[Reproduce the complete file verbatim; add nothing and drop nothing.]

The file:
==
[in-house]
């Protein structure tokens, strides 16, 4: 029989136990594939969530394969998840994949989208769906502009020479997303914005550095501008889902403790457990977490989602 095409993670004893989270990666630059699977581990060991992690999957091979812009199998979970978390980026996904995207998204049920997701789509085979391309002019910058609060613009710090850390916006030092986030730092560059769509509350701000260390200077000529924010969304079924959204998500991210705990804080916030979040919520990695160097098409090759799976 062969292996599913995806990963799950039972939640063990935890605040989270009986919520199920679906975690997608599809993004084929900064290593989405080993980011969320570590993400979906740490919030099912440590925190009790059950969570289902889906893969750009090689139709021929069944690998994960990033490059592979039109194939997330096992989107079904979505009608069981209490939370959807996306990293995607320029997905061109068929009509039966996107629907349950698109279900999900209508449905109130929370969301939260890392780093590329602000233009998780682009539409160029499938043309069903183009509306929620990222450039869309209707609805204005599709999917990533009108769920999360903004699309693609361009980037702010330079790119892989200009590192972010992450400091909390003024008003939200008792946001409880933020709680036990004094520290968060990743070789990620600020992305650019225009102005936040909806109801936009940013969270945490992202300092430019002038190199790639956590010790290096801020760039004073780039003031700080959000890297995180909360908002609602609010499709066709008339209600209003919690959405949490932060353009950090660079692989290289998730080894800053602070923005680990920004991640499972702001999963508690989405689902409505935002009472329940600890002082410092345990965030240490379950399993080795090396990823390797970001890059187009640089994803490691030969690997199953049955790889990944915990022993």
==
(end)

[in-house]
């Protein structure tokens, strides 16, 4: 029989136990594939969530394969998840994949989208769906502009020479997303914005550095501008889902403790457990977490989602 095409993670004893989270990666630059699977581990060991992690999957091979812009199998979970978390980026996904995207998204049920997701789509085979391309002019910058609060613009710090850390916006030092986030730092560059769509509350701000260390200077000529924010969304079924959204998500991210705990804080916030979040919520990695160097098409090759799976 062969292996599913995806990963799950039972939640063990935890605040989270009986919520199920679906975690997608599809993004084929900064290593989405080993980011969320570590993400979906740490919030099912440590925190009790059950969570289902889906893969750009090689139709021929069944690998994960990033490059592979039109194939997330096992989107079904979505009608069981209490939370959807996306990293995607320029997905061109068929009509039966996107629907349950698109279900999900209508449905109130929370969301939260890392780093590329602000233009998780682009539409160029499938043309069903183009509306929620990222450039869309209707609805204005599709999917990533009108769920999360903004699309693609361009980037702010330079790119892989200009590192972010992450400091909390003024008003939200008792946001409880933020709680036990004094520290968060990743070789990620600020992305650019225009102005936040909806109801936009940013969270945490992202300092430019002038190199790639956590010790290096801020760039004073780039003031700080959000890297995180909360908002609602609010499709066709008339209600209003919690959405949490932060353009950090660079692989290289998730080894800053602070923005680990920004991640499972702001999963508690989405689902409505935002009472329940600890002082410092345990965030240490379950399993080795090396990823390797970001890059187009640089994803490691030969690997199953049955790889990944915990022993």